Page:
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The assembler then converts the assembly code to object code. The object file contains machine code. Also the object file contains re-location information for the undefined symbols. A typical C program contains reference to symbols such as printf, scanf which are defined in some other libraries. The address offset of these symbols in memory cannot be determined at this stage, therefore incomplete references to these symbols are made in the object code. The references to these symbols are replaced with their actual addresses by the linker in the next phase. The object code for for an assembly program can be obtained by using as in the following way:

$ as -o area.s
This would generate an object file area.o. The object files have .o extension. 

The object code can be disassembled back into assembly code and what changes the assembler has done can be seen using the objdump command as follows:

$ objdump -d area.o


Disassembly of section .text:

00000000 <main>:
0:   55                      push   %ebp
1:   89 e5                   mov    %esp,%ebp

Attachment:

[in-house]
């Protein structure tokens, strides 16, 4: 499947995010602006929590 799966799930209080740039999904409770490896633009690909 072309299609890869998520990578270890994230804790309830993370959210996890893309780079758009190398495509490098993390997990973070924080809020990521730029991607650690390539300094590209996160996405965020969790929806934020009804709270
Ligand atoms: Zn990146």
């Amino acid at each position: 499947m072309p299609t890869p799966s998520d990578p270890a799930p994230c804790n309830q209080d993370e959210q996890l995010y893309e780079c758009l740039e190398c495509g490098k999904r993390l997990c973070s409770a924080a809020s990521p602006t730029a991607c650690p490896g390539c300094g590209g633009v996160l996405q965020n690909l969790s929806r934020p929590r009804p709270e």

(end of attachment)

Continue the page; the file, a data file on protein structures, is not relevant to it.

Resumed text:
3:   83 ec 08                sub    $0x8,%esp
6:   c7 45 fc 03 00 00 00    movl   $0x3,0xfffffffc(%ebp)
d:   83 ec 04                sub    $0x4,%esp
10:   8b 45 fc                mov    0xfffffffc(%ebp),%eax
13:   0f af 45 fc             imul   0xfffffffc(%ebp),%eax
17:   50                      push   %eax
18:   ff 75 fc                pushl  0xfffffffc(%ebp)
1b:   68 00 00 00 00          push   $0x0
20:   e8 fc ff ff ff          call   21 <main+0x21>
25:   83 c4 10                add    $0x10,%esp
28:   b8 00 00 00 00          mov    $0x0,%eax
2d:   c9                      leave  
2e:   c3                      ret    
2f:   90                      nop    
Here the call to the function printf (call printf in the assembly file) has been replaced with a relative address (call 21 < main+0x21 >) in the object file. This relative address would then be replaced by the actual address by the linker in the later phase.